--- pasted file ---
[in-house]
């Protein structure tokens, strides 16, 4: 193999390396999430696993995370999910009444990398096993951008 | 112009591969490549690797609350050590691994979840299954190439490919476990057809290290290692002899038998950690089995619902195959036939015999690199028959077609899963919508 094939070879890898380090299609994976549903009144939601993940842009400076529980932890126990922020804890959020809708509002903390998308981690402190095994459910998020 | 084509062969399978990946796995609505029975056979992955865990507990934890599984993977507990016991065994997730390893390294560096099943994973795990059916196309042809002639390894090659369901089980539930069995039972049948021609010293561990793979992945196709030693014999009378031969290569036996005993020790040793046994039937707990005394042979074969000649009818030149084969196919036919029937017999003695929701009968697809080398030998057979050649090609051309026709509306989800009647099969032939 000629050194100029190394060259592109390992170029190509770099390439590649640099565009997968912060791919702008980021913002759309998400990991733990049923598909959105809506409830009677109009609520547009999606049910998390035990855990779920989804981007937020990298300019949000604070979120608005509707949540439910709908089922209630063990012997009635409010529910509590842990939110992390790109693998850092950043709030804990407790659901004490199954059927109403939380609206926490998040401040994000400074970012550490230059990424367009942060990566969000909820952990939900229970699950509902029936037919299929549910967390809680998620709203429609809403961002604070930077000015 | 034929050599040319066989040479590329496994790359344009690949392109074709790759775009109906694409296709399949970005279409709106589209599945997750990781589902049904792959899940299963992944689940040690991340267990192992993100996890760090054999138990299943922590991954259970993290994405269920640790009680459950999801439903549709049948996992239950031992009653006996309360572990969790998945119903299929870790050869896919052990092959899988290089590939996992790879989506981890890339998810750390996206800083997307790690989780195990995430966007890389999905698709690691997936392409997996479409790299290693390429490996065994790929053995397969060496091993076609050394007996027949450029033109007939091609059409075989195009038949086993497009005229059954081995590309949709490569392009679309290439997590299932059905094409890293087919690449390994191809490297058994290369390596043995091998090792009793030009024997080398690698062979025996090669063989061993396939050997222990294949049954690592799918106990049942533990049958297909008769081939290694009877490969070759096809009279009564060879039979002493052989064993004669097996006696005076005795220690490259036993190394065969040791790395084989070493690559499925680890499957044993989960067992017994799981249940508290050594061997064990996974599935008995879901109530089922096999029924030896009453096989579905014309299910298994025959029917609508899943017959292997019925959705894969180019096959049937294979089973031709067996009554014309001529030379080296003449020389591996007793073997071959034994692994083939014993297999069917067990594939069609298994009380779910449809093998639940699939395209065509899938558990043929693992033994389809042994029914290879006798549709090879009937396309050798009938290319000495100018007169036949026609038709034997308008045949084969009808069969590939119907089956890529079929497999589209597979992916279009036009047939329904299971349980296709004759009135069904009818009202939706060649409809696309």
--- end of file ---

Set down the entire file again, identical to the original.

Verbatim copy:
[in-house]
């Protein structure tokens, strides 16, 4: 193999390396999430696993995370999910009444990398096993951008 | 112009591969490549690797609350050590691994979840299954190439490919476990057809290290290692002899038998950690089995619902195959036939015999690199028959077609899963919508 094939070879890898380090299609994976549903009144939601993940842009400076529980932890126990922020804890959020809708509002903390998308981690402190095994459910998020 | 084509062969399978990946796995609505029975056979992955865990507990934890599984993977507990016991065994997730390893390294560096099943994973795990059916196309042809002639390894090659369901089980539930069995039972049948021609010293561990793979992945196709030693014999009378031969290569036996005993020790040793046994039937707990005394042979074969000649009818030149084969196919036919029937017999003695929701009968697809080398030998057979050649090609051309026709509306989800009647099969032939 000629050194100029190394060259592109390992170029190509770099390439590649640099565009997968912060791919702008980021913002759309998400990991733990049923598909959105809506409830009677109009609520547009999606049910998390035990855990779920989804981007937020990298300019949000604070979120608005509707949540439910709908089922209630063990012997009635409010529910509590842990939110992390790109693998850092950043709030804990407790659901004490199954059927109403939380609206926490998040401040994000400074970012550490230059990424367009942060990566969000909820952990939900229970699950509902029936037919299929549910967390809680998620709203429609809403961002604070930077000015 | 034929050599040319066989040479590329496994790359344009690949392109074709790759775009109906694409296709399949970005279409709106589209599945997750990781589902049904792959899940299963992944689940040690991340267990192992993100996890760090054999138990299943922590991954259970993290994405269920640790009680459950999801439903549709049948996992239950031992009653006996309360572990969790998945119903299929870790050869896919052990092959899988290089590939996992790879989506981890890339998810750390996206800083997307790690989780195990995430966007890389999905698709690691997936392409997996479409790299290693390429490996065994790929053995397969060496091993076609050394007996027949450029033109007939091609059409075989195009038949086993497009005229059954081995590309949709490569392009679309290439997590299932059905094409890293087919690449390994191809490297058994290369390596043995091998090792009793030009024997080398690698062979025996090669063989061993396939050997222990294949049954690592799918106990049942533990049958297909008769081939290694009877490969070759096809009279009564060879039979002493052989064993004669097996006696005076005795220690490259036993190394065969040791790395084989070493690559499925680890499957044993989960067992017994799981249940508290050594061997064990996974599935008995879901109530089922096999029924030896009453096989579905014309299910298994025959029917609508899943017959292997019925959705894969180019096959049937294979089973031709067996009554014309001529030379080296003449020389591996007793073997071959034994692994083939014993297999069917067990594939069609298994009380779910449809093998639940699939395209065509899938558990043929693992033994389809042994029914290879006798549709090879009937396309050798009938290319000495100018007169036949026609038709034997308008045949084969009808069969590939119907089956890529079929497999589209597979992916279009036009047939329904299971349980296709004759009135069904009818009202939706060649409809696309």